Thanks, Joe. This is good news so far. I would be sure to get the CCS and, right now, I don't mind spending a little more time fast charging. The dealer said to expect 100 miles range for 30 minutes of fast charging. The furthest we go is San Diego so I would have to be patient and charge a couple times. It would make a good adventure.JoeS wrote:I have talked over a half-dozen friends into buying Bolts, and they all love the car, with zero problems.
The LG Chem batteries in the 2017-2019 Bolts have had their issues resulting in a possible fire, but supposedly GM has come up with a fix which allows them to test/monitor the battery to see if it has a problem.
This just came out today: https://insideevs.com/news/504408/gm-fi ... fire-risk/
The 2020 and newer Bolts are unaffected as they use a different chemistry.
I personally like the regen paddle and one-pedal driving capability in the Bolt, and wish they had a zero-regen setting for highway driving. I haven't checked, but our i-MiEV flat-floor total volume with the back seats down I suspect is better than the Bolt's. In any case, whatever you get make sure it has DCFC, although their CCS is not much faster than our i-MiEV's CHAdeMO.
Here in California Bolts have been bargain-priced, with dealer and Costco and local as well as state incentives.
This is all good news. I'll have to look up the Driver Confidence Packages but, in a test drive I found the car comfortable, quiet, with great audio. It handles great too though I'm no Richard Petty.PV1 wrote:My 2017 Bolt is fantastic. I understand the 2021 is the original body style like mine, and the 2022 is the re-design. I personally don’t like the way the new one looks.
Honestly, unless you’re going for a Tesla to get the charging network, the Bolt seems to be one of the best options out there. It’s rated for 259 miles per charge, which given how mine compares to its 238-mile rating, that can easily be exceeded in warm weather. I nearly achieved 300 miles on one charge my second summer with the car, beating the EPA number by 50 miles.
I recommend getting the following packages so that the car can operate at peak efficiency:
1. Fast Charge port (enables CCS quick charging)
2. Comfort/Convenience Package (Heated seats, mirrors, and steering wheel, which save a ton of range in cooler weather)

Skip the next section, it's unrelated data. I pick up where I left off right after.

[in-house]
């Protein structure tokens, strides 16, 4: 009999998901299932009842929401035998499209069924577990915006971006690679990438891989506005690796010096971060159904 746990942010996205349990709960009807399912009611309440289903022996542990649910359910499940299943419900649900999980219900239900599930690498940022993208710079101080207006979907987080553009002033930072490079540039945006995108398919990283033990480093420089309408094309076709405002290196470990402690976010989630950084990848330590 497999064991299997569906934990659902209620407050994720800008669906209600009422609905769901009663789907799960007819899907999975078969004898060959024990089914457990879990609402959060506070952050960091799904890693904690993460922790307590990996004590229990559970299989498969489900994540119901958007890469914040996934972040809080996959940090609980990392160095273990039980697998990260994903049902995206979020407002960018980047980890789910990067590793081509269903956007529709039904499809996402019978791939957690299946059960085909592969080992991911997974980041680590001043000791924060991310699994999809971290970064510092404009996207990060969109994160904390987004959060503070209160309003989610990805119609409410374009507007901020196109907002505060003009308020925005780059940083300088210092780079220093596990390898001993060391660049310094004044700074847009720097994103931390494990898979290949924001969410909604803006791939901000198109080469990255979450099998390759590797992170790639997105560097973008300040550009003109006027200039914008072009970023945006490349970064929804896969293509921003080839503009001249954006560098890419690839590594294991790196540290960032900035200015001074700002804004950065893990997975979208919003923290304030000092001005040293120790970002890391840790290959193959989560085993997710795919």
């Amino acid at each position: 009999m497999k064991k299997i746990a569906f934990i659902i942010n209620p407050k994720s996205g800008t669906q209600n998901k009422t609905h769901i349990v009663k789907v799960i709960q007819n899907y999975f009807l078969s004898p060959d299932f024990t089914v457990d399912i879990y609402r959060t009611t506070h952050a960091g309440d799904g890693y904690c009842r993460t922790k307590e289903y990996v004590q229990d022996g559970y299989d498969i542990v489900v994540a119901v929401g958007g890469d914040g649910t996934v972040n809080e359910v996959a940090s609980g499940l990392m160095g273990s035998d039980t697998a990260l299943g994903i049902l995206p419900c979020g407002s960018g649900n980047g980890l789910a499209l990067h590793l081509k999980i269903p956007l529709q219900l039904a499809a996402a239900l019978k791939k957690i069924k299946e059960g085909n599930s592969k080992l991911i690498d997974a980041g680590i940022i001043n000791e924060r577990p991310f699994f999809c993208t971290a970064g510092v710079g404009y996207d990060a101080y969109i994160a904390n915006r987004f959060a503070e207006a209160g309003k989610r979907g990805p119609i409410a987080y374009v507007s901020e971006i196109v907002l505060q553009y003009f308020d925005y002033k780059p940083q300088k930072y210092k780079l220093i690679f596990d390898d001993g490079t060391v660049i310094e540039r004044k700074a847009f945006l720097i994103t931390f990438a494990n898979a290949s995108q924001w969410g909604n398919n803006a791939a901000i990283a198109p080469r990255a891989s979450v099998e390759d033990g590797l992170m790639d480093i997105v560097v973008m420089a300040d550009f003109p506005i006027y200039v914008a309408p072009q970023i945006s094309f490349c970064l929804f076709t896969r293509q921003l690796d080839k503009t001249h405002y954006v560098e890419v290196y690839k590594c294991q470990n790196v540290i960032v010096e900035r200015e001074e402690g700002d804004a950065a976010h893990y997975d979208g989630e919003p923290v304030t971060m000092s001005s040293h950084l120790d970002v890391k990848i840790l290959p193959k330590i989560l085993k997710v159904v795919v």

3. Driver Confidence Package (Only base confidence package was available in 2017, but now there are several).
4. Driver Confidence II Package (only if you have any interest in OpenPilot and making the car semi-autonomous, as you’ll need the Lane-Keep Assist)
There were complaints about the leather seats in the 2017 Premier Bolts, but the issues seem to have been resolved in the newer ones. I would personally agree with the reports on this, as I remember the 2017 leather seats being uncomfortable but a 2019’s seats that I sat in at the Auto Show were much more comfortable (the center padding in the seat was too low compared to the sides in 2017 Bolts). I have the cloth seats, and they are very comfortable. I had no problems on a 550-mile day trip I took a while back. If you like the i-MiEV seats, the Bolt seats are even better. Many traits of the i-MiEV actually translate similarly. The radio in the car is the best-sounding audio setup I own.
Just a word of warning, though. It has a very sporty driving dynamic, and thus spirited driving will eat front tires. But you will have fun driving it .
Thanks. I'm glad to know about the automatic parking brake. There's a lot of things these cars do electronically.PV1 wrote:Congrats!
Yes, the one-pedal driving is all motor. The only brake that engages automatically is the parking brake if you slowly keep rolling forward with no feet on the pedals on a slight downgrade. It’s noticeable when that happens, and simply pressing the throttle pedal disengages it.